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GOCO invests nearly $500k in grants to restore critical habitat in the state

Thursday, December 8, 2016 -- GOCO
December 8, 2016

DENVER – The Great Outdoors Colorado (GOCO) Board awarded nearly $500,000 in habitat restoration grants to eight projects across the state.

GOCO’s habitat restoration grant program improves Colorado’s wildlife habitat through fire fuel mitigation, invasive species management, sediment control, and similar restoration work, helping Colorado communities become more resilient to natural disasters like fires and floods, and protecting Colorado’s water supply. The GOCO board doubled funding for the program in 2016.

This round of grants will restore or enhance 663 acres of habitat, leverage nearly $2 million in local matching funds, and fund more than 4,000 hours of volunteer work and paid Youth Corps labor.

Funded projects include:

Elkhorn Creek Forest Restoration, $75,584 grant to The Nature Conservancy (TNC) in partnership with the Elkhorn Creek Forest Health Initiative

In partnership with the Coalition for the Poudre River Watershed, Larimer County Conservation Corps, and Wildlands Restoration Volunteers, TNC will restore 35 acres of the Ben Delatour Scout Ranch near Red Feather Lakes. The TNC wildland fire module will manage prescribed burns on the property to restore a healthy forest structure that is critical for wildlife habitat.

Jones Park Bear Creek Greenback Cutthroat Trout Habitat Restoration Project, $75,000 grant to El Paso County

Bear Creek is home to the only naturally reproducing, genetically pure population of greenback cutthroat trout in North America, and nearly 80% of the habitat occurs in Jones Park. Colorado’s state fish is negatively impacted by excess sediment deposited into the stream. GOCO funding will help the county conduct a full stream survey, producing a detailed implementation plan to remove sediment and prevent excessive erosion that impacts the critical cutthroat habitat and will improve the prospect of delisting this federally threatened species under the Endangered Species Act.

Las Colonias Park Riparian Restoration, $29,400 grant to the City of Grand Junction

The city will partner with Ducks Unlimited and the Tamarisk Coalition to build a side channel in the Colorado River, creating habitat for migratory birds and fish and restoring natural water flow to the area. GOCO funding will be directed to revegetate the area with native wetland plants; the project also received $17,550 from GOCO to employ crews from the Western Colorado Conservation Corps to complete the project.

North St. Vrain Creek Restoration in Button Rock Preserve, $60,000 grant to the City of Longmont

GOCO funding will contribute to the extensive restoration effort already underway on the North St Vrain Creek at Button Rock Preserve, which was severely impacted by the 2013 floods. The 3,000-acre preserve supplies Longmont’s drinking water, and this project will mitigate barriers for fish passage and runoff from wildfire damage that will protect the water supply and improve wildlife habitat.

Poudre River and Floodplain Habitat Restoration at Kingfisher Point, $100,000 grant to the City of Fort Collins

Fort Collins’ 2015 Natural Areas Restoration Master Plan identified this one-mile stretch as the number one priority for restoration work on the Cache la Poudre River. The city will restore the river channel to a more natural state, mimicking naturally-formed riverbanks, expanding cottonwood forests to improve the floodplain, and creating high-quality habitat for wildlife. Returning the river to a more natural state not only helps mitigate floods, but also improves river access for fishing, tubing, and kayaking.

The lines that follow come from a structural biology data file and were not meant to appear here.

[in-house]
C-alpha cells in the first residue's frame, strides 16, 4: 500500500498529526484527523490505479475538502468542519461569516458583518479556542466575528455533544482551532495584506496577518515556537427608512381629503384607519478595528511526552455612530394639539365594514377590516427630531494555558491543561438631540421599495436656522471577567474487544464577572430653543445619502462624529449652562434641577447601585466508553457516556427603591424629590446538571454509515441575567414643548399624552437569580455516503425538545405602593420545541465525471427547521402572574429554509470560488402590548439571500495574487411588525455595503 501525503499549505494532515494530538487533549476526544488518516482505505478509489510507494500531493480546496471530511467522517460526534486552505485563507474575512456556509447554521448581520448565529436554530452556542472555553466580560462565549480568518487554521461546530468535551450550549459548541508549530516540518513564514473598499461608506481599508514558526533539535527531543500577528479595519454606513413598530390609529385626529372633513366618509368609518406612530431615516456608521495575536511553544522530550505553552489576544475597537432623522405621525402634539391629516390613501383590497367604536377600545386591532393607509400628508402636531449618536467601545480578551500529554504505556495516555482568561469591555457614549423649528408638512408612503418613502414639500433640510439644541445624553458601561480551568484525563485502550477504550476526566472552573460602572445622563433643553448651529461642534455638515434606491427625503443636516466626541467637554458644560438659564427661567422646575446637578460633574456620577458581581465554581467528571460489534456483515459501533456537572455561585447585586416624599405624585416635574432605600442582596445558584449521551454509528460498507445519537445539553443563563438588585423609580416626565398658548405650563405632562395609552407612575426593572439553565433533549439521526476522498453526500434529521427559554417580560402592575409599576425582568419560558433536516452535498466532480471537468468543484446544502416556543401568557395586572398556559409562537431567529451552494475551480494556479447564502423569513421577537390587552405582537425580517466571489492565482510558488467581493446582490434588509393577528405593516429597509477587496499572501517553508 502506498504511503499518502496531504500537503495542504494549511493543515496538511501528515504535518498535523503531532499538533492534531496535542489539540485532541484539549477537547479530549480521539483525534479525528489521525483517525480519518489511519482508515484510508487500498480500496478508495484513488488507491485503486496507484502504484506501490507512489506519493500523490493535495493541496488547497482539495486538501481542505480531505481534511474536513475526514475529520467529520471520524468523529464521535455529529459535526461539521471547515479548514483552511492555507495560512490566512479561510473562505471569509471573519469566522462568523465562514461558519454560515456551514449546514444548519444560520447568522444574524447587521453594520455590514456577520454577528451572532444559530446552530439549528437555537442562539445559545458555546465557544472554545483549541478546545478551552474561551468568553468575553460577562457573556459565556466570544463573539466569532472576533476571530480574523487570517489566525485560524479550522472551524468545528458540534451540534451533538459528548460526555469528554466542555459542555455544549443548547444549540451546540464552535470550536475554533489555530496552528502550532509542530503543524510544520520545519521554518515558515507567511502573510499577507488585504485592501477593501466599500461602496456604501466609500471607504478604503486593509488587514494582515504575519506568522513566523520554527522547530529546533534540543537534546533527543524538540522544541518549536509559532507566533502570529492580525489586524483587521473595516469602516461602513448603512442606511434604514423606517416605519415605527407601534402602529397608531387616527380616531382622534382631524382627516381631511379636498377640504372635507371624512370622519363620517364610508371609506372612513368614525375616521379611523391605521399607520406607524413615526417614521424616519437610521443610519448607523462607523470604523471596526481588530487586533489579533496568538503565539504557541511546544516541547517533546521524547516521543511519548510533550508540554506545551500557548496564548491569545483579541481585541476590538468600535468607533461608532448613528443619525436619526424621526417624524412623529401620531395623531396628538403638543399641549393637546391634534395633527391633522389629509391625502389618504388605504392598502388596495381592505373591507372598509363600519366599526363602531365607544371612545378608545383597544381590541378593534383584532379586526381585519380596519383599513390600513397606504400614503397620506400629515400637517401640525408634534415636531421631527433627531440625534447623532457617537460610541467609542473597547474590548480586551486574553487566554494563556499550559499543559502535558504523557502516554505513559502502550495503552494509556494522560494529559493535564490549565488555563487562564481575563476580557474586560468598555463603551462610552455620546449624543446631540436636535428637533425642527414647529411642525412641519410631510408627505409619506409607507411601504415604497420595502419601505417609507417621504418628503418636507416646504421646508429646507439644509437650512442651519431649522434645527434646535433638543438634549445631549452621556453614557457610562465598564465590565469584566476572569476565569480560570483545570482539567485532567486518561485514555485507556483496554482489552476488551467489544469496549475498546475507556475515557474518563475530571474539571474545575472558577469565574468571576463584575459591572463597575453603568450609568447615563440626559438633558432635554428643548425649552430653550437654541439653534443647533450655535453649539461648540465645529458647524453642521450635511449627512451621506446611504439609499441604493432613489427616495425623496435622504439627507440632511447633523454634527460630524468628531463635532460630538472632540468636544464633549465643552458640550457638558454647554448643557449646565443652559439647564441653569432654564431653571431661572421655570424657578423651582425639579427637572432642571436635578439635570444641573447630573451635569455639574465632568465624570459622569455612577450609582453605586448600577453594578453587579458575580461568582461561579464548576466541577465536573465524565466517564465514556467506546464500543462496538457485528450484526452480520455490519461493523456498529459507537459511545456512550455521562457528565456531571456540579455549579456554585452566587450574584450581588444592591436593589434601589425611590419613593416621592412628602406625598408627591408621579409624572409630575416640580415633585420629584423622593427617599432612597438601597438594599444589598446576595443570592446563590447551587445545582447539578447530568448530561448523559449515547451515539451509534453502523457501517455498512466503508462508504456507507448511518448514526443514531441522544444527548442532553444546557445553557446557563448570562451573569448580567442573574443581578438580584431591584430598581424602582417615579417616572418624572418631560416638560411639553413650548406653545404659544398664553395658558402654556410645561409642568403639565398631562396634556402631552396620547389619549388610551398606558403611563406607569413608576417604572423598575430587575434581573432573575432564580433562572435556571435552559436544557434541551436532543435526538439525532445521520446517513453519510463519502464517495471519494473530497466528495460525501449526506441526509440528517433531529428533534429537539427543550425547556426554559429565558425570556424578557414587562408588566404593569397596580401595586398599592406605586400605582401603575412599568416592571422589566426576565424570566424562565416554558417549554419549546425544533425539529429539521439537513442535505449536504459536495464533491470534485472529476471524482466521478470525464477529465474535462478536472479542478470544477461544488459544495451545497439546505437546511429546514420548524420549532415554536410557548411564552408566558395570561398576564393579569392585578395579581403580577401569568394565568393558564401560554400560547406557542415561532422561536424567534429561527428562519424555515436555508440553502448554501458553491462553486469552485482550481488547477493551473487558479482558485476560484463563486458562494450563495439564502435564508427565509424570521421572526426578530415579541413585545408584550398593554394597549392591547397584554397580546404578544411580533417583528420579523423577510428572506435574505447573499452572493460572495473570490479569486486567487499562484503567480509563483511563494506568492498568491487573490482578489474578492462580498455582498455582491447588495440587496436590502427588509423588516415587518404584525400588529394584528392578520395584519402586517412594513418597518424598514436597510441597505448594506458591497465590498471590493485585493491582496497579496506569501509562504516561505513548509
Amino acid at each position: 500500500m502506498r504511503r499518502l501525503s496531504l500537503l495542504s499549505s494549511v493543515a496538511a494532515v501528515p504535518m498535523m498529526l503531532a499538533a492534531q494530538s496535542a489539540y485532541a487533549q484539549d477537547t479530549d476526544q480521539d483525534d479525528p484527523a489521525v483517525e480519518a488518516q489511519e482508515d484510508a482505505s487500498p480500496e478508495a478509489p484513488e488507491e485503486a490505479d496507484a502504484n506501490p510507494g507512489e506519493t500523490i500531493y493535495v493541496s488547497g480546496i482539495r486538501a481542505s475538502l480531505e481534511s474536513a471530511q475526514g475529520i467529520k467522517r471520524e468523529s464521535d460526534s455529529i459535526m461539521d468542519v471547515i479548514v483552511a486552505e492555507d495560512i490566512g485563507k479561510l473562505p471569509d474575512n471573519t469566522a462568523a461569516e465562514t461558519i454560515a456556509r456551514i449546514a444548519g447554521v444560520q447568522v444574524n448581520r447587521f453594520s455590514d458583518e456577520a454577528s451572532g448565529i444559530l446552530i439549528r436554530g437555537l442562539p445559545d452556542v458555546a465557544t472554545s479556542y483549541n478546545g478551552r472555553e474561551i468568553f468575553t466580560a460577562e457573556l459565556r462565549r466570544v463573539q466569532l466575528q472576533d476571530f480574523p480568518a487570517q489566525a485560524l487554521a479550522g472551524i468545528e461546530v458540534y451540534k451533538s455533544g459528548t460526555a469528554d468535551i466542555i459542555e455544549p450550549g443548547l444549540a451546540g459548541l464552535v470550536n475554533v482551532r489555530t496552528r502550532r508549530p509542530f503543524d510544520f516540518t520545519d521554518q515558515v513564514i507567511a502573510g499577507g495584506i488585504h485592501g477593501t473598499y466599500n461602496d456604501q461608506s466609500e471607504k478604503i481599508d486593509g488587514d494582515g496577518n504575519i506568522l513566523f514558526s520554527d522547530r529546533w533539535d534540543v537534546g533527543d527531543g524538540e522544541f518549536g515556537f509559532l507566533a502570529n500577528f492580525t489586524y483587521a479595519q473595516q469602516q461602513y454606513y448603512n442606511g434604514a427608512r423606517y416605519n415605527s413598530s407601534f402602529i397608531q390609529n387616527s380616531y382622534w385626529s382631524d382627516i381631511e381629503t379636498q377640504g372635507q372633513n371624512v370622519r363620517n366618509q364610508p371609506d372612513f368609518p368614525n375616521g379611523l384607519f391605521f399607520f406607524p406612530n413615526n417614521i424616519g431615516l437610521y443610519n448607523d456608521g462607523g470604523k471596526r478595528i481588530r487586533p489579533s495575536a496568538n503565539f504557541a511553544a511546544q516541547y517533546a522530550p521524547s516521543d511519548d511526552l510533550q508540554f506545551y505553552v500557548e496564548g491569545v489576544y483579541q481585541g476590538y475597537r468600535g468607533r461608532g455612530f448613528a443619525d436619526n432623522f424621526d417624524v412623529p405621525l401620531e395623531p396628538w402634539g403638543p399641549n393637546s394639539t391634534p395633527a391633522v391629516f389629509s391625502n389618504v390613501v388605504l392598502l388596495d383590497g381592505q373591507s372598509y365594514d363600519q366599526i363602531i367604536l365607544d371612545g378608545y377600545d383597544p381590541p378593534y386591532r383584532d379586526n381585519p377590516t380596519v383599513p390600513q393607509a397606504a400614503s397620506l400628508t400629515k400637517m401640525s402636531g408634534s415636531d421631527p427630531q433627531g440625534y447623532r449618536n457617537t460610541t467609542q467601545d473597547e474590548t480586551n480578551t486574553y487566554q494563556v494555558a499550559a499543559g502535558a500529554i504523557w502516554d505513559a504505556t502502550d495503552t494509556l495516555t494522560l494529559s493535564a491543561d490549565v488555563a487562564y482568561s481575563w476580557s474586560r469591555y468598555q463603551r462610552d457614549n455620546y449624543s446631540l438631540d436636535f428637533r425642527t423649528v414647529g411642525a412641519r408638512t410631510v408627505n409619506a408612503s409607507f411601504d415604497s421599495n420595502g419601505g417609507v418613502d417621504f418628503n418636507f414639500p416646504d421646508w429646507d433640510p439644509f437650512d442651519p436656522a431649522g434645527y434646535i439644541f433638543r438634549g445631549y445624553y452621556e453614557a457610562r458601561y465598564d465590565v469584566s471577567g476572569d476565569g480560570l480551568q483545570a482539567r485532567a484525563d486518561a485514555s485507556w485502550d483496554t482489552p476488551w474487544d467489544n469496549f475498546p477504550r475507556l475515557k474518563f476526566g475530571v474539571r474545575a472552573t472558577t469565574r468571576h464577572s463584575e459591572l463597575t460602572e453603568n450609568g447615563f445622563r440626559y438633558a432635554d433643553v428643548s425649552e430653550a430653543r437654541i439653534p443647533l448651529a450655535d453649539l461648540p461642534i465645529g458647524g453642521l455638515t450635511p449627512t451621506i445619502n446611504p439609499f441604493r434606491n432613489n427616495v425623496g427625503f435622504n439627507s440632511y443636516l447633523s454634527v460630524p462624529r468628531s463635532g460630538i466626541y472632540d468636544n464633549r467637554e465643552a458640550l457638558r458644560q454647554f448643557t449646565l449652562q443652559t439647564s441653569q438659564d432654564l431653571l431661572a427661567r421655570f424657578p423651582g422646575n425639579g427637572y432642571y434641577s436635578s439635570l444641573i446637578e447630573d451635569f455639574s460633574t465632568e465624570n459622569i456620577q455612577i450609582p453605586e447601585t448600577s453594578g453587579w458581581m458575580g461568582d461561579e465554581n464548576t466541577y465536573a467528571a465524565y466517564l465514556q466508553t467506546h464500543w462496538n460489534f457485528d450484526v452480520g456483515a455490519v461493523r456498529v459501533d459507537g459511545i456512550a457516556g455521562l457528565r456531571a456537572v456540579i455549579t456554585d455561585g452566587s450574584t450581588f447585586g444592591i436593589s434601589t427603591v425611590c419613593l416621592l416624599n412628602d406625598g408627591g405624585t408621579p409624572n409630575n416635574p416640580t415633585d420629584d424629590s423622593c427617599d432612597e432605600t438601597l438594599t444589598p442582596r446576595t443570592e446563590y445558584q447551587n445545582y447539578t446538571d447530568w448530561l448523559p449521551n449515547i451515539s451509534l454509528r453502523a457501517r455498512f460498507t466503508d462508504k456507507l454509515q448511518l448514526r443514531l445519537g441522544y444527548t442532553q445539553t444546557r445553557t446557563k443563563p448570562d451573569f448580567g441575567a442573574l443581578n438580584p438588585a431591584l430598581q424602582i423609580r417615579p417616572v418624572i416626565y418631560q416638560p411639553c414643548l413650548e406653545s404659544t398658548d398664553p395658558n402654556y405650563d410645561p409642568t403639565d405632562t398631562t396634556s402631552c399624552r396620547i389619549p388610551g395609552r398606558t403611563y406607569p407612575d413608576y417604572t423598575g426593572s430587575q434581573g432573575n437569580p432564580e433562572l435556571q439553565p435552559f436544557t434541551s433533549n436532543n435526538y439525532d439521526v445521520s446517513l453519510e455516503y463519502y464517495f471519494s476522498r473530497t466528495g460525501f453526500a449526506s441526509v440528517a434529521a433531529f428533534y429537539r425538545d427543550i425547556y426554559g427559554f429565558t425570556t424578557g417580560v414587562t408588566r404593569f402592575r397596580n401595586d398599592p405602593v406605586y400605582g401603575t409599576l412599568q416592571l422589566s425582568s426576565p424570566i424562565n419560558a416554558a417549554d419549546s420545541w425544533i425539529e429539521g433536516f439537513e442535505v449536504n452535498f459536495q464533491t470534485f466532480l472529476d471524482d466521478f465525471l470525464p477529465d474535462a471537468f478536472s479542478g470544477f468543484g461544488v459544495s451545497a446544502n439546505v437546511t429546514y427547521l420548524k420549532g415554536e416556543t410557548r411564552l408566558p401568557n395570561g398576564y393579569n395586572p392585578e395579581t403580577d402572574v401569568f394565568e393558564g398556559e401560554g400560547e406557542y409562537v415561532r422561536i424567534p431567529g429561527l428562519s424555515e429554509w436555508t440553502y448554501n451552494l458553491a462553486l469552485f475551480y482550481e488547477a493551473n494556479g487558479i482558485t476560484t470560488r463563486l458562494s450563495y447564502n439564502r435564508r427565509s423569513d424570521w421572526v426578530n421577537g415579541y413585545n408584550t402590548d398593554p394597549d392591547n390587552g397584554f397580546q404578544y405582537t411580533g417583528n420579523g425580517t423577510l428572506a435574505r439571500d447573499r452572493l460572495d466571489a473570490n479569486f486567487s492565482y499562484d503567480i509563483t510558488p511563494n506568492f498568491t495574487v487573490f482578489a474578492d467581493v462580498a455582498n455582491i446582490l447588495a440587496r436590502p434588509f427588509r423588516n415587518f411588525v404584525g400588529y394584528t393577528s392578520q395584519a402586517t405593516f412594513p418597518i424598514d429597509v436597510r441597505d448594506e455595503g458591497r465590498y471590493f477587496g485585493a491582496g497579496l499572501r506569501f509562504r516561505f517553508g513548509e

Prewitt Wetlands Enhancement, $109,658 grant to Colorado Open Lands in partnership with Ducks Unlimited

Colorado Open Lands will restore 340 acres of habitat adjacent to and on Prewitt Reservoir State Wildlife Area. The project will ultimately impact more than 3,100 acres of the public recreation area, and give water managers increased flexibility to meet users’ demands without negatively impacting local ranchers or wildlife.

Rio Grande State Wildlife Area Restoration and Protection Project: Phase 1, $25,000 grant to Colorado Parks and Wildlife

The project will focus on a rapidly eroding section of the Rio Grande; its unstable state threatens wildlife habitat and water delivery to the San Luis Valley Canal and the Centennial Ditch. Restoration of the area will protect water infrastructure, local agriculture, and wetlands that support threatened and endangered amphibians, fish, birds, and mammals.

Swift Ponds Russian Olive Removal and Noxious Weed Eradication, $24,890 grant to Colorado Open Lands in partnership with Colorado Youth Outdoors

GOCO funding will help eradicate Russian olive and other invasive plant species on more than 160 acres of Swift Ponds, the home of Colorado Youth Outdoors. The project will also reduce the likelihood of the trees reseeding downstream by eradicating an upstream stand of Russian olive. Removing Russian olive and other invasive plant species on the property will help the native plant population recover, protect the water supply, and improve habitat and water access for wildlife. The project also received a $41,700 Youth Corps grant from GOCO.

Great Outdoors Colorado (GOCO) invests a portion of Colorado Lottery proceeds to help preserve and enhance the state’s parks, trails, wildlife, rivers, and open spaces. GOCO’s independent board awards competitive grants to local governments and land trusts, and makes investments through Colorado Parks and Wildlife. Created when voters approved a Constitutional Amendment in 1992, GOCO has since funded more than 4,800 projects in urban and rural areas in all 64 counties without any tax dollar support. Visit GOCO.org for more information.